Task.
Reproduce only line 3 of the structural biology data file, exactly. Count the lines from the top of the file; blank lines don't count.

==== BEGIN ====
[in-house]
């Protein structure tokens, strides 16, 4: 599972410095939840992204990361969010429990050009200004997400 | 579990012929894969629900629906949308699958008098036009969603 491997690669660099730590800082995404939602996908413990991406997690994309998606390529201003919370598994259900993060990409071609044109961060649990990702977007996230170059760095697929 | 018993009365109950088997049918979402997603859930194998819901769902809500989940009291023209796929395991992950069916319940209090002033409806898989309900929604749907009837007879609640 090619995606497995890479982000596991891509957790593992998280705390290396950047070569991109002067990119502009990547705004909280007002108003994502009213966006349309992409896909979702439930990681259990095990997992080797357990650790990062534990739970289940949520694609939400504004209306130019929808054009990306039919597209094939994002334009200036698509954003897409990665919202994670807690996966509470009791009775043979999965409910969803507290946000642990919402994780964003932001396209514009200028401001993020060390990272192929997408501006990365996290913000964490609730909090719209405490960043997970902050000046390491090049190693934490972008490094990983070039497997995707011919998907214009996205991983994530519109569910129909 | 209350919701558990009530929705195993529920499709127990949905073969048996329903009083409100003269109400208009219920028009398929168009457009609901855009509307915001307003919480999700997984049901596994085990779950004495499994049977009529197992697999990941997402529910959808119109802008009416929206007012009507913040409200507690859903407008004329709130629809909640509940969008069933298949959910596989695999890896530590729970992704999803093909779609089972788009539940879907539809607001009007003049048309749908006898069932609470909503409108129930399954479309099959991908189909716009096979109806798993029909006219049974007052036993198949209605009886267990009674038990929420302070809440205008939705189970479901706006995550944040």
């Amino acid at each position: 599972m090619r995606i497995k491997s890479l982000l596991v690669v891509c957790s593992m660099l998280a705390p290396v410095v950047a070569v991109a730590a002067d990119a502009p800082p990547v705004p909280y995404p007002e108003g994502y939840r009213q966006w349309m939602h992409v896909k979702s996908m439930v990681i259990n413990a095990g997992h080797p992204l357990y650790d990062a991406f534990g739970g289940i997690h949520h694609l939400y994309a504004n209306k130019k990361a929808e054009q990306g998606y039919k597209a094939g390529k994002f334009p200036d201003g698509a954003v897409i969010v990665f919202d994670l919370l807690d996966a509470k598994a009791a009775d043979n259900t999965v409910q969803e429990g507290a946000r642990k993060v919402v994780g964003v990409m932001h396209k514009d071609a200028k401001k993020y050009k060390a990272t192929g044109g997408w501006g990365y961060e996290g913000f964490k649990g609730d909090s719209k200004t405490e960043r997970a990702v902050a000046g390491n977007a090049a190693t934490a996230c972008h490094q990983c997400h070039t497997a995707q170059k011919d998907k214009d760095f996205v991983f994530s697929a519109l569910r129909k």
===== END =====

């Amino acid at each position: 599972m090619r995606i497995k491997s890479l982000l596991v690669v891509c957790s593992m660099l998280a705390p290396v410095v950047a070569v991109a730590a002067d990119a502009p800082p990547v705004p909280y995404p007002e108003g994502y939840r009213q966006w349309m939602h992409v896909k979702s996908m439930v990681i259990n413990a095990g997992h080797p992204l357990y650790d990062a991406f534990g739970g289940i997690h949520h694609l939400y994309a504004n209306k130019k990361a929808e054009q990306g998606y039919k597209a094939g390529k994002f334009p200036d201003g698509a954003v897409i969010v990665f919202d994670l919370l807690d996966a509470k598994a009791a009775d043979n259900t999965v409910q969803e429990g507290a946000r642990k993060v919402v994780g964003v990409m932001h396209k514009d071609a200028k401001k993020y050009k060390a990272t192929g044109g997408w501006g990365y961060e996290g913000f964490k649990g609730d909090s719209k200004t405490e960043r997970a990702v902050a000046g390491n977007a090049a190693t934490a996230c972008h490094q990983c997400h070039t497997a995707q170059k011919d998907k214009d760095f996205v991983f994530s697929a519109l569910r129909k």